Whether or not you have seen the committee report which led to the proposal, go along to the Council office cited in the official notice and inspect the documents on deposit there relating to it. These will include, as a minimum, a map and schedule specifying the exact length of road involved and a 'statement of reasons'. The latter is important, as you will see later, so you should make a copy of it, word for word. Also make a note of any other information which may be available: for instance, if there is an existing speed limit, which the new order seeks to reduce, there may be a copy of the current order showing the date when it came into effect. This could also be used in support of an objection.

3.1 Summary of Information Collection Tasks

4. Grounds for Objection

So, on what grounds could you object to a proposed speed limit? The Department of Transport issues criteria for the setting of speed limits, so one objection could be that the criteria have not been followed. A 1992 consultation by the DoT on speed limit criteria includes the following significant statement on the purpose of speed limits:

"While the speed limit may apply some downward pressure on the speed of the fastest drivers, speed limits on their own do not reduce speeds significantly if they are set at a level substantially below that at which drivers would choose to drive in the absence of a limit."

This statement reflects the findings of many studies in the UK and around the world, which show that unrealistically low speed limits, far from reducing speeds, can actually have the reverse effect, as drivers treat them with the contempt they deserve. To back up its statement, the DoT recommends that speed limits should be set in relation to the 85th percentile speed of traffic, i.e. the speed at or below which 85% of traffic travels. If the 85th percentile figure is more than 7 mph or 20% (whichever is the greater) above the proposed speed limit, then a higher limit should be chosen or physical measures introduced to reduce speeds. A highway authority should be able to demonstrate, therefore, that it has measured speeds on the road in question and taken the DoT's criteria into account.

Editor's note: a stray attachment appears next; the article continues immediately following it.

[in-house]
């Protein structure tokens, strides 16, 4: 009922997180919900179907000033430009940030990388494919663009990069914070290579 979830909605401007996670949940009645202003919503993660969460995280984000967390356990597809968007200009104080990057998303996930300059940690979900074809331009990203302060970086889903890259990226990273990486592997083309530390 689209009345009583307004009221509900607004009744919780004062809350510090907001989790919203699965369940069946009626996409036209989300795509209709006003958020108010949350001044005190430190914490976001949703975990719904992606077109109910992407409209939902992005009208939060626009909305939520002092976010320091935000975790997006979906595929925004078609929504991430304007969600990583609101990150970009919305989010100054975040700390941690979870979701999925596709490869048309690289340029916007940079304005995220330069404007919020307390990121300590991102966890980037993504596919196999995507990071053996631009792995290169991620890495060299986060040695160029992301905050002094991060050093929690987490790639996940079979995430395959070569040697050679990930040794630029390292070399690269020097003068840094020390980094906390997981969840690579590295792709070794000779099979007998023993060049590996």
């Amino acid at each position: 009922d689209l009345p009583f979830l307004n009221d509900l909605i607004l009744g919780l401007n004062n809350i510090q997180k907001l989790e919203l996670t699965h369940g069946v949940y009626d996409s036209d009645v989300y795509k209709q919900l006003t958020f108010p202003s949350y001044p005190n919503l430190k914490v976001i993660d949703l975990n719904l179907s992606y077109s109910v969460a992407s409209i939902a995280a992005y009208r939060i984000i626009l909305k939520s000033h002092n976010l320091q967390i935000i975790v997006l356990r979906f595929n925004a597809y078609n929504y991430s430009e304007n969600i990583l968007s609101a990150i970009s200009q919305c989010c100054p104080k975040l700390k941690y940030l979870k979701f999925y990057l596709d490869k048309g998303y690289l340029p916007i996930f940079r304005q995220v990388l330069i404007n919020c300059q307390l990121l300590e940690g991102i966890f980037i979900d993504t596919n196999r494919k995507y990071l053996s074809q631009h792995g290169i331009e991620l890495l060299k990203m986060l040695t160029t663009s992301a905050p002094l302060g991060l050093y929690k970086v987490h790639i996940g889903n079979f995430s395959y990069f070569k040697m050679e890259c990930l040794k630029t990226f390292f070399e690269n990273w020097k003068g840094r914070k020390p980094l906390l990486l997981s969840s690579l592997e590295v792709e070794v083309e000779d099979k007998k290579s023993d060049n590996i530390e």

I would also expect a highway authority to have analysed accident records for a period of at least three years. If there is no history of speed-related accidents, then what is the justification for the proposed limit?

In a case reported in 1997, a motorist successfully appealed against a speeding conviction on the variable speed limit section of the M25. The speed limit is normally varied automatically in accordance with traffic flows, but in this instance the Police had overridden the automatic system and imposed a 50 mph limit. The motorist was caught by a speed camera. He won his case on the grounds that the Police did not have the right to impose a limit which was not justified by the conditions pertaining at the time. This case makes an interesting precedent which could be brought to the attention of a highway authority planning to impose an unrealistic limit.

5. How to compose a letter of objection

The attached example letter is based on an actual objection submitted early in 1998 against a proposal to reduce a 40 mph speed limit to 30 mph. Right at the start, make it clear that you are submitting a formal objection and the basic reasons for doing so. You can then go on to elaborate them. At this point it is suggested that you quote the statement of reasons given by the Council for proposing the order, so that you can then show why you think the proposed speed limit will not fulfil the Council's wishes. Although they will vary slightly, the wording of the statement in the example is typical of the reasons given for most speed limit proposals. It is worth repeating here and analysing in detail:

"The Council propose to make the above-named Order to restrict vehicle speeds to speeds appropriate to the environment in the interests of safety of all road users."